Later additions will include the schools of chemical engineering and energy, biological engineering, electronic engineering, material sciences, and mass media and animation.

Significantly, it also represents a full circle for a university that traces its roots to Malaysia. Xiamen University, also known as Xia Da, was founded by a migrant from Fujian, Tan Kah Kee, who came to British Malaya in the early 1900s to seek his fortune.

Building an empire in rubber, rice and sugar trading, shipping and manufacturing, he generously repatriated funds to help set up village schools in his hometown and later helped found Xia Da in 1921.

Tan continued to financially support the university until his death in 1961. Ever the philanthropist and educationist, he bequeathed his remaining wealth to the university and other schools. “XUM is thus a historic reciprocation,” said its president, Wang Ruifang.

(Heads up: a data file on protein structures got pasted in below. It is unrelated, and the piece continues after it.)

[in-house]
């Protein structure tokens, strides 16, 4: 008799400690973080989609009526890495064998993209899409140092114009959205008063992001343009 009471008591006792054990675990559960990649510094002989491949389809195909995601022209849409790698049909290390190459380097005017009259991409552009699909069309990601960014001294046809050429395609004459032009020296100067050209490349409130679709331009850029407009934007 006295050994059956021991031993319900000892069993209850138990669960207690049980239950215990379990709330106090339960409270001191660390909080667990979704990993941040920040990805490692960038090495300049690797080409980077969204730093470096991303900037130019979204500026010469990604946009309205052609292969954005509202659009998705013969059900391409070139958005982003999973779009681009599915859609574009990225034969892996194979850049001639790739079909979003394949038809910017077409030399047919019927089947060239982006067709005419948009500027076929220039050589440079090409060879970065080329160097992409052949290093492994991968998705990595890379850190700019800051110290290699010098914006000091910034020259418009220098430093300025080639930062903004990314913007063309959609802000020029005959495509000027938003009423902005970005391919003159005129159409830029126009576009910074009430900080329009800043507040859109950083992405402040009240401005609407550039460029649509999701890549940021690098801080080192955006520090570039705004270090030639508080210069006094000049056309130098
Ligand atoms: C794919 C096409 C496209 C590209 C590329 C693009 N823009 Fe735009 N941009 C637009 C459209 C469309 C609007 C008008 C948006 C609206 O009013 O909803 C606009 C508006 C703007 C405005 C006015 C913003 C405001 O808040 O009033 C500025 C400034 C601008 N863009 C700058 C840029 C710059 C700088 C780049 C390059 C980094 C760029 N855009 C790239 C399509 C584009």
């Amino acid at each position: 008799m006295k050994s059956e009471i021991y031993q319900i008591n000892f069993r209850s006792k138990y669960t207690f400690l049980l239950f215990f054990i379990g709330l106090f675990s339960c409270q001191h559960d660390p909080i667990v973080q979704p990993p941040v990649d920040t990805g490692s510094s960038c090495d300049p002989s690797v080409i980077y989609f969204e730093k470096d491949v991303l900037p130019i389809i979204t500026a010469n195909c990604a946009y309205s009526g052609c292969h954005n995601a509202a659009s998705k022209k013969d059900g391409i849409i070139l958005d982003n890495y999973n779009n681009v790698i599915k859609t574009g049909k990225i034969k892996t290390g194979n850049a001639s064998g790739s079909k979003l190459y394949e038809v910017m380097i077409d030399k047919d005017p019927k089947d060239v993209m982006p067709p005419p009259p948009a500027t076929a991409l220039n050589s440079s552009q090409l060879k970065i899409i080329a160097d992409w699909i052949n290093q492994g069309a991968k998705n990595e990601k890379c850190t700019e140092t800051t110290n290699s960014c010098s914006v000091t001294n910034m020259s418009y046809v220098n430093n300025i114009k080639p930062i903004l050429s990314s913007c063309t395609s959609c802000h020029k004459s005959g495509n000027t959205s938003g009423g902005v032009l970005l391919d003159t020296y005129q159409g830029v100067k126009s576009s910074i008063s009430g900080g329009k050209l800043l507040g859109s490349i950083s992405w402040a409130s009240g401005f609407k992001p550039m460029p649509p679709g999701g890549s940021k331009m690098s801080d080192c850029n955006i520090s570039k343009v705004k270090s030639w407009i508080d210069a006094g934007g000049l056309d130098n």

The Malaysian campus also embodies the next step in Xia Da’s internationalization agenda.

“In the last decade or so, we have been striving to create a globally-oriented university with an international campus culture that will attract foreign students,” explained Wang, who is an alumnus of the university in Fujian.

“Going abroad will help deepen this process. Being the first university in China to venture out is a challenging task. But we felt, if handled properly, this would take the university’s internationalization further. We would be in the position to attract foreign students to the main campus, send our teaching staff to the branch campus and to nurture talent in other countries.”